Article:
Zion National Park
We got a spot and got ready to start our day. Let me just start by saying that Zion is an incredibly well managed park. Of all the parks we’ve been to, Zion has its shit together. They have a free shuttle so there is no traffic and you can get on and off every 6-10 minutes at varying locations in the park. That being said, the park is very small. To give you an idea, to get from one end of Yellowstone to the other was upwards of 4 hours. To get from one end of Zion to the other is a 40 minute shuttle ride. So, while I know I’m not being fair, it’s a nice change.
We started by doing Angel’s Landing Trail. If I thought I had been on unique hikes in other parks, Zion outdid my expectations. Angel’s Landing is so named because the first people to arrive here believed it was so high that only angels would be able to land on its peak. This trail had “Walter’s Wiggles” which was basically Lombard Street on the side of a mountain. It then took us up the side of the rock face for one of the most technically challenging (and scariest) hikes I’ve ever done. I asked Greg at one point if we were rock climbing, not hiking. They had one row of chain handrails at some points because it was so steep. It was one lane traffic so there would be people waiting to get up or down wherever the trail widened enough for people to stand aside. The views from the top were unlike anything I had ever seen and totally worth the climb. Red rock of the canyon against the blue sky with the river flowing below. It was unreal. Every so often Greg or I would stop in our tracks, look up and just say, “Wow”.
Angel’s Landing then connects with another more moderate trail of the Emerald Pools. It was about 3 miles round trip and had some cool views of water seeping out of the canyon and pools where kids were playing but it was super crowded and had gotten very hot by that time of day.
We headed back to our campsite to change and wipe ourselves down (thanks Tina and my students who bought us very handy body wipes since we had no running water) and walked into town. Zion has a really cute little town, Springdale right outside of the park all accessible by the shuttle or a short walk. We went to the first place we saw with air conditioning which was the Zion Brew Pub. We went back to our camp after being up since 4am and crashed. It may have still been light out.
On day two we forced ourselves up early so we could hit the Narrows before it got crowded and hot. The Narrows is described in the trail guide by saying “There is no trail. The trail is the river.” It’s a short walk along Riverside trail to get to the Virgin River. From there, you walk through the river as far as you want/are able. We rented special walking sticks and water boots (I highly recommend if you decide to do this trail) the night before. We looked like goons but once we got started anyone without a walking stick or proper footwear were the ones looking like goons. (More on the general ignorance/stupidity of people we’ve seen on this trip in a later post.) This hike was, again, like nothing I’ve ever experienced. For 3.5 miles, Greg and I trudged upstream in an ever narrowing canyon. A lot of people will walk a mile or so in or stop and play in the water but Greg and I wanted the real deal. The farther you go, the more narrow the canyon gets leaving you no escape from the water. At some points, we had to put our packs on top of our heads to walk through because the water came to our chest. We finally decided to turn around when we reached a point where we didn’t know how deep it was and figured we were going to have to swim to get across it. Neither of us really wanted our packs to get all wet and we weren’t even really sure how much farther you could go or what was waiting for us if we ever arrived. At that point we began our walk back downstream which was relatively easier because we were finally going with the flow of the water. By the time we got to the wider section of the river, it was packed. SO many people and kids playing in the shallow water.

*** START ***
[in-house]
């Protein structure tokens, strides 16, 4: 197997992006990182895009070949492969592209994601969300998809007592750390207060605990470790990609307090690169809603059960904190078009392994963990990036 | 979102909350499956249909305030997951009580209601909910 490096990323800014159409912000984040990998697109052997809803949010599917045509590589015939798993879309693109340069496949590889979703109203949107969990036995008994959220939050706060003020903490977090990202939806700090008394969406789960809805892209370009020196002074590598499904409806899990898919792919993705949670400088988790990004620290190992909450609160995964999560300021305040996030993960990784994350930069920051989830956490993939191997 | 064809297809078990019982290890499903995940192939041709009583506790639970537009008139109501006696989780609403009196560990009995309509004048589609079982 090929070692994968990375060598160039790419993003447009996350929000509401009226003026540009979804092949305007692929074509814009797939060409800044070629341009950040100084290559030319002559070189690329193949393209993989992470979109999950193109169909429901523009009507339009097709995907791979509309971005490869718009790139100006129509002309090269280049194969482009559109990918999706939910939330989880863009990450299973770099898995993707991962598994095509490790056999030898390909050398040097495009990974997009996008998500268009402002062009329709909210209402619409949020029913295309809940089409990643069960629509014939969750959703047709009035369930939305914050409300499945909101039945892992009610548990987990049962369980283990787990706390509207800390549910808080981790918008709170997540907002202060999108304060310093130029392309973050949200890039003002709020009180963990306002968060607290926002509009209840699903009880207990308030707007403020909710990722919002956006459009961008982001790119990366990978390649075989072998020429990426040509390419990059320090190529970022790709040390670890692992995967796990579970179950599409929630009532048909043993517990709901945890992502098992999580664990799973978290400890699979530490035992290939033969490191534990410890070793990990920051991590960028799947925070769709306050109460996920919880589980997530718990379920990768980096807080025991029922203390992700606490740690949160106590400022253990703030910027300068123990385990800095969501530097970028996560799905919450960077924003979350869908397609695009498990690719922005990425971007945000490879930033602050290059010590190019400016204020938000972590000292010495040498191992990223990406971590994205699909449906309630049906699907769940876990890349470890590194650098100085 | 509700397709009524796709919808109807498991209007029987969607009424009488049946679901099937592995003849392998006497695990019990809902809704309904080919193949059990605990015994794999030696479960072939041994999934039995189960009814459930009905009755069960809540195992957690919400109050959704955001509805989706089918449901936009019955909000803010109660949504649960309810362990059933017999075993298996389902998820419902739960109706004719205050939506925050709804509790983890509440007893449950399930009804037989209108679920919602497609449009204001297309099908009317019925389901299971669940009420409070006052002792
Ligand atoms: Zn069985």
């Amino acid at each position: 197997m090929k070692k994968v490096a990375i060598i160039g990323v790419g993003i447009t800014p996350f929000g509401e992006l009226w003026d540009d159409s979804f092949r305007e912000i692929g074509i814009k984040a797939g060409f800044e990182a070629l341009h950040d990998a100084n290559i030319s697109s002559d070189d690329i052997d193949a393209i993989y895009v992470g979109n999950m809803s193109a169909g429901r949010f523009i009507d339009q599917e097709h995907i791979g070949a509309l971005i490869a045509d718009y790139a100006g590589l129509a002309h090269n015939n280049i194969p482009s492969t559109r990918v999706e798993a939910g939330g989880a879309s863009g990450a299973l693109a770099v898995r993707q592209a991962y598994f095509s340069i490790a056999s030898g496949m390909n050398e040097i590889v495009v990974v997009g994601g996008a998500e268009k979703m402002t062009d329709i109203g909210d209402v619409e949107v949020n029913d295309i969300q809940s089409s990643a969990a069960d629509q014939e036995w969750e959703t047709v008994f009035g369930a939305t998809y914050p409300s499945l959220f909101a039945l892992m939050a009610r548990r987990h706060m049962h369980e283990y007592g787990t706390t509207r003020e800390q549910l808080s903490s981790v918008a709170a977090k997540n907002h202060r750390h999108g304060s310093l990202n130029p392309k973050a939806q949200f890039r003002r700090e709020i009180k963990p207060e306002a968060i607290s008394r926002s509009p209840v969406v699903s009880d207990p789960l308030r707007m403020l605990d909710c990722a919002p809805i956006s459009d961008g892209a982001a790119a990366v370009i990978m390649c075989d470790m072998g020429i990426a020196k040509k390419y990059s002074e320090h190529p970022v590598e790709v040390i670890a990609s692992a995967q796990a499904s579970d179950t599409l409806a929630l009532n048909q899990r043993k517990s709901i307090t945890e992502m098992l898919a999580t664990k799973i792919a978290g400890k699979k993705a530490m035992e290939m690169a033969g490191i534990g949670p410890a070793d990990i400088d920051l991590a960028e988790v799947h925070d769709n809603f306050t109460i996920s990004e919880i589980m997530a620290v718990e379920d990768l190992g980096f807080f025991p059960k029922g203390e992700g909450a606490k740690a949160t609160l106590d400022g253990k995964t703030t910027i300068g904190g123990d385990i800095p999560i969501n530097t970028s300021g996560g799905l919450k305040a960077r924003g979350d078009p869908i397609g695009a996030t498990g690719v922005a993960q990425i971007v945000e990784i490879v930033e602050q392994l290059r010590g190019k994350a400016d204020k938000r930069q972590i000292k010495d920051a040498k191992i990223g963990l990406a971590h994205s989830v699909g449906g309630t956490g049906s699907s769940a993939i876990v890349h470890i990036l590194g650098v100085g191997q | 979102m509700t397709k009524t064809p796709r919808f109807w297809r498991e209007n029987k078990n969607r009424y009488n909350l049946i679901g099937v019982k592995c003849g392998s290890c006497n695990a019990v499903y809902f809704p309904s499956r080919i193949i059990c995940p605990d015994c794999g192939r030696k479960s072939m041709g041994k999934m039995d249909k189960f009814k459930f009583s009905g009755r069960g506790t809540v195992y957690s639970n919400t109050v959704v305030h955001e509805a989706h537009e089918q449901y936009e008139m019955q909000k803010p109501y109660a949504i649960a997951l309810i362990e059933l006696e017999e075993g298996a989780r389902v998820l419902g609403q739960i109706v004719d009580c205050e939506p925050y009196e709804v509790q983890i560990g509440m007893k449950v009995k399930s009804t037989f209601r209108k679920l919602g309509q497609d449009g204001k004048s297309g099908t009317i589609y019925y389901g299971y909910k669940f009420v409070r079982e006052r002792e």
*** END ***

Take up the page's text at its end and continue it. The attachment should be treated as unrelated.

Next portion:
We were both so glad we got out early to experience the Narrows. For most of our journey, we were alone. Every so often we'd see a few hikers as we passed or coming back in the other direction. After days and days of hiking, running and walking up steep hills and mountains, the Narrows was so peaceful and fun. Oh and I can’t forget to mention that standing at the bottom of a narrow canyon may be one of the most incredible and mind blowing experiences of my life. We are so small and the world is so big.
We were pooped after the several days of hiking and by the time we finished the Narrows it was early afternoon and about 100 degrees in the desert sun. We decided to hang up our hiking boots and call it a day, favoring walking into town to soak up any air conditioning we could find.
A word on Utah. Utah state law prohibits the sale of alcohol in restaurants without a food sale to accompany that alcohol. There are no “bars” in Springdale/Zion due to their clientele often being families. We ordered chips and salsa a lot.
The next day we packed up camp, hit one more super short mile long hike, the Canyon Overlook, on the way out of the park and headed towards Bryce Canyon. Man, you ain’t seen nothin’ yet!